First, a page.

Rocky Corner is a 30-unit cohousing neighborhood clustered around a 4,500-square-foot common house. The single-family homes range from one to four bedrooms and have varied options for design features. The base model is a three-bedroom dwelling at 1,160 square feet.

Small New England villages influence the planning and character. The buildings are close together, preserving open land for agriculture and simple enjoyment. Enclaves are created by grouping five houses with modest front and back yards. Parking is kept to the perimeter with a pedestrian street providing access to the houses. The common house is a meetinghouse at the top of the hill.

Situated on 33 acres of a former dairy farm approximately 10 minutes north of New Haven, Rocky Corner is a community where residents will own their homes but share the land and common spaces for farming and recreation.

Sustainability is a core principle of Rocky Corner's mission. This will be reflected in many aspects of the community’s operation, including the buildings. Designed for Energy Star certification, the homes will feature envelopes that are above code levels for thermal performance and run on high-efficiency mechanical systems. All buildings will be oriented for optimal solar use.

With work now underway, the development is anticipated to reach completion in mid-2019.

According to the Cohousing Association of the United States, cohousing is described as an intentional community of private homes clustered around a shared space. Households have independent incomes and private lives, but neighbors collectively plan and manage community activities and shared spaces.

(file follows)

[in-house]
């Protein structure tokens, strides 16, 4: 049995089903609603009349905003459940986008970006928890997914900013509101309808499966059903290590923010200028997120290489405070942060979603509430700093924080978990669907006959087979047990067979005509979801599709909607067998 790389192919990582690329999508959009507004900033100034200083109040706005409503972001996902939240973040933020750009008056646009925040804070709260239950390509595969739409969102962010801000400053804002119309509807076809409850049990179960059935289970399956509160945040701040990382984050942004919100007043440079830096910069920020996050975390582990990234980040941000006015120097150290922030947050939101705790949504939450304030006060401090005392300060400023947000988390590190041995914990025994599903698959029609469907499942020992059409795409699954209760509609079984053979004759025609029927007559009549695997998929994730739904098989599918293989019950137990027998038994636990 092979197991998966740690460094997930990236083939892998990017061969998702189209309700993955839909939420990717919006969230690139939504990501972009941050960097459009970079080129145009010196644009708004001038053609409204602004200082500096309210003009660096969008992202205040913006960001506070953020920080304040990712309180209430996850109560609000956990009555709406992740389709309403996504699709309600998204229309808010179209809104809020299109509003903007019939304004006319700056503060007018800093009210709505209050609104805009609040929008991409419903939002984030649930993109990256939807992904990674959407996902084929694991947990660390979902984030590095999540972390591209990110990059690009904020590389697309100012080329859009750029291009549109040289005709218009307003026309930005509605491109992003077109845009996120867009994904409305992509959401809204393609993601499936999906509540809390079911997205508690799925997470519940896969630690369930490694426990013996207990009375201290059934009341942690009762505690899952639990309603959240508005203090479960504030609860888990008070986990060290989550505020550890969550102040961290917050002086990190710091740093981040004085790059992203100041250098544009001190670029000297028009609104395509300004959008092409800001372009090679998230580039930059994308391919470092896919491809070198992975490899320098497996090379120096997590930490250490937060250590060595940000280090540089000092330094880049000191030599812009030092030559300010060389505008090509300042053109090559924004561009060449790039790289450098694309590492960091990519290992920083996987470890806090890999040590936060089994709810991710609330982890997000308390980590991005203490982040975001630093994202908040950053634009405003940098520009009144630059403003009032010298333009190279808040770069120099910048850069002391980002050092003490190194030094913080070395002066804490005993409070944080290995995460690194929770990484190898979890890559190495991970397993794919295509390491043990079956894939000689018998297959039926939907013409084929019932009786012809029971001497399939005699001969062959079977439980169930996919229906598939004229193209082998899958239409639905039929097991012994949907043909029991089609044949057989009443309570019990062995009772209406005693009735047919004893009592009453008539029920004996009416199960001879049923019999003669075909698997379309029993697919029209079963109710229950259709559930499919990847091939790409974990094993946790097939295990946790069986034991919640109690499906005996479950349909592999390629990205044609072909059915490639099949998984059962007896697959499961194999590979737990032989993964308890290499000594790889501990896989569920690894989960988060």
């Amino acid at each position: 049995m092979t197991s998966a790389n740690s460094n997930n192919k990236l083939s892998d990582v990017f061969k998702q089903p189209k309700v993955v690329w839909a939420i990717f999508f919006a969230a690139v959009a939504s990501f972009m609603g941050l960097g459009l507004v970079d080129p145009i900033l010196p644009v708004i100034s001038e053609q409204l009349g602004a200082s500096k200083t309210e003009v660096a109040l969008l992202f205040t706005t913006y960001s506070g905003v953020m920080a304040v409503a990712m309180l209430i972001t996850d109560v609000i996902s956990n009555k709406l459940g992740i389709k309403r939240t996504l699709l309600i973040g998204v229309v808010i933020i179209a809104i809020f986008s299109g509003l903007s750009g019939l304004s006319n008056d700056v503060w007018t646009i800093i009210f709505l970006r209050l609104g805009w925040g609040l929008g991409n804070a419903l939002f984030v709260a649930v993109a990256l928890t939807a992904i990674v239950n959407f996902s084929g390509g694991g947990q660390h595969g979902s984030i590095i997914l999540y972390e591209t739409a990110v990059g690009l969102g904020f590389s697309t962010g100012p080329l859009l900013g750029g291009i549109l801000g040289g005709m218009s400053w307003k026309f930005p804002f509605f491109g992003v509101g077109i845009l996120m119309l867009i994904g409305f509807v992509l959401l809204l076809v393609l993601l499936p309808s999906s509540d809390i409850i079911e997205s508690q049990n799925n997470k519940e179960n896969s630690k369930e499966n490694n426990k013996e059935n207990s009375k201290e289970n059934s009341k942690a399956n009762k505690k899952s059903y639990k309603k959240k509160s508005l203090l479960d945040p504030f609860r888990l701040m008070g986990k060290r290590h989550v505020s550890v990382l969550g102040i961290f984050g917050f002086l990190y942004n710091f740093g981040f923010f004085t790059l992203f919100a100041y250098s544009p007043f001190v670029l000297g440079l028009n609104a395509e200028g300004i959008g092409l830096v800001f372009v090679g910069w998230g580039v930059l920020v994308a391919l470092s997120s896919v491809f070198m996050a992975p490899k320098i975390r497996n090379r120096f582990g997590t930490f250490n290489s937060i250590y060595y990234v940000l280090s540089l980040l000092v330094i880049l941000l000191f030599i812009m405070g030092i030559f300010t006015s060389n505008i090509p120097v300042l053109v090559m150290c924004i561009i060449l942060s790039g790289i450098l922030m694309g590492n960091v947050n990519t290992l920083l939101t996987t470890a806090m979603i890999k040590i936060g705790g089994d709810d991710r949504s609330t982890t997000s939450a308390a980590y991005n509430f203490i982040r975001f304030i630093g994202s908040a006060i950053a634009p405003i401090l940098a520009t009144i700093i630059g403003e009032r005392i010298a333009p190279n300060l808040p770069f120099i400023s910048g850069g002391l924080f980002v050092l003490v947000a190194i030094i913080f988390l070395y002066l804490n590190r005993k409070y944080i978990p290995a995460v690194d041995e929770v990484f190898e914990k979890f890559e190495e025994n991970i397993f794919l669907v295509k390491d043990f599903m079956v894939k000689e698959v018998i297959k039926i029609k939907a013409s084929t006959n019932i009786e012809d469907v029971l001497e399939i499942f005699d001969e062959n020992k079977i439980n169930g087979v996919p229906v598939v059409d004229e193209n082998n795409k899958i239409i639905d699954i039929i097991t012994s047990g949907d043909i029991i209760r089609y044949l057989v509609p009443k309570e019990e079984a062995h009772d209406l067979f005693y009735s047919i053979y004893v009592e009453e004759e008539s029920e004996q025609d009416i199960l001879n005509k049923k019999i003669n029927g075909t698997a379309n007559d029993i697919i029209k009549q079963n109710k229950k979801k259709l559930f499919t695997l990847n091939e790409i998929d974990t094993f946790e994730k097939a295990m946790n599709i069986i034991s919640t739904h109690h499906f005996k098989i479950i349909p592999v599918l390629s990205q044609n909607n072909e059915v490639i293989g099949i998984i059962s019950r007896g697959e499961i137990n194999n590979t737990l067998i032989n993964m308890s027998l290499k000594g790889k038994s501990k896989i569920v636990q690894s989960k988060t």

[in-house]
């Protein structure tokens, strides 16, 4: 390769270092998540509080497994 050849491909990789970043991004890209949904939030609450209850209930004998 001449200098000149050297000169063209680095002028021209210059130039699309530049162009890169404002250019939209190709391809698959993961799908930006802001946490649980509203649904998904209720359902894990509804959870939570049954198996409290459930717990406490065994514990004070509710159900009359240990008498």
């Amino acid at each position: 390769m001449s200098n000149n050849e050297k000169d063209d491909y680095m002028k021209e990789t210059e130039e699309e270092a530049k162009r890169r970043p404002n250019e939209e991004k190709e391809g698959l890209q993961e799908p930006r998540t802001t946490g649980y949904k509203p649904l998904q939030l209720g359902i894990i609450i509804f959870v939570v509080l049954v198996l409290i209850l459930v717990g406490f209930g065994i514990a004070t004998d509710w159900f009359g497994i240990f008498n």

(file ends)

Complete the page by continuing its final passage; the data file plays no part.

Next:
The modern cohousing concept began in Denmark in the 1960s. There are now approximately 150 such communities built in the U.S.

Tue, 29 May 2018 00:00:00 -0400
<![CDATA[New Book About Quinnipiac’s Architecture]]> http://centerbrook.com/news/new_book_about_quinnipiacs_architecture http://centerbrook.com/news/new_book_about_quinnipiacs_architecture

An in-depth, personal account of one architect’s unprecedented collaboration with a university through exponential growth has come to light with the release of The Architectural Story of Quinnipiac University: Four Decades, Three Campuses, Two Presidents, One Architect.

Authored by Jefferson B. Riley, FAIA, a founding partner of Centerbrook Architects & Planners, the book recounts 40 years design for Quinnipiac. The legacy began with a campus concept plan in 1978 that guided the design of the original Mount Carmel Campus for the private, coeducational university in Hamden, Connecticut. It continued with the development of two new campuses: the York Hill Campus, also in Hamden, and the North Haven Campus.

The cumulative body of work by Riley and Centerbrook at Quinnipiac now stands at nearly 100 new buildings, additions and renovations.

John Lahey, Quinnipiac’s president for the past 31 years, wrote in the book’s introduction, “This book documents a remarkable story in both higher education and architecture: virtually an entire university was envisioned, designed, built and put into use at the hands of a small team of people, which included a single architect, Jeff Riley.”

Riley reflected in the book’s prologue, “At the beginning, I had no idea it would be so grand an undertaking, nor did I in the middle of it all. It is only now that I can look back on the past 40 years and see how much Quinnipiac has defined me and the firm, and we it.”